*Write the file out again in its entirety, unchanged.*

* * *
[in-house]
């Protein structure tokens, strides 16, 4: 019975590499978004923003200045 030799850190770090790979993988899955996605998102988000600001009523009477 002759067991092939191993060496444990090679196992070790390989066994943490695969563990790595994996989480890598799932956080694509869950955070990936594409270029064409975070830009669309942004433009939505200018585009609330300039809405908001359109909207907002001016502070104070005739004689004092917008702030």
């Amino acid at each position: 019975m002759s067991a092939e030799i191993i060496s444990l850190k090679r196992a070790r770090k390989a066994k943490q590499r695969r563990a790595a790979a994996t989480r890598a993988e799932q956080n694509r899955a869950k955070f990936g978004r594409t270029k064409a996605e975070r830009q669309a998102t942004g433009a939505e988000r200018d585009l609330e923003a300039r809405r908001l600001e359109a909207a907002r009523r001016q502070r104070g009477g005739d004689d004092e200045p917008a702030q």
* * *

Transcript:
[in-house]
């Protein structure tokens, strides 16, 4: 019975590499978004923003200045 030799850190770090790979993988899955996605998102988000600001009523009477 002759067991092939191993060496444990090679196992070790390989066994943490695969563990790595994996989480890598799932956080694509869950955070990936594409270029064409975070830009669309942004433009939505200018585009609330300039809405908001359109909207907002001016502070104070005739004689004092917008702030």
């Amino acid at each position: 019975m002759s067991a092939e030799i191993i060496s444990l850190k090679r196992a070790r770090k390989a066994k943490q590499r695969r563990a790595a790979a994996t989480r890598a993988e799932q956080n694509r899955a869950k955070f990936g978004r594409t270029k064409a996605e975070r830009q669309a998102t942004g433009a939505e988000r200018d585009l609330e923003a300039r809405r908001l600001e359109a909207a907002r009523r001016q502070r104070g009477g005739d004689d004092e200045p917008a702030q």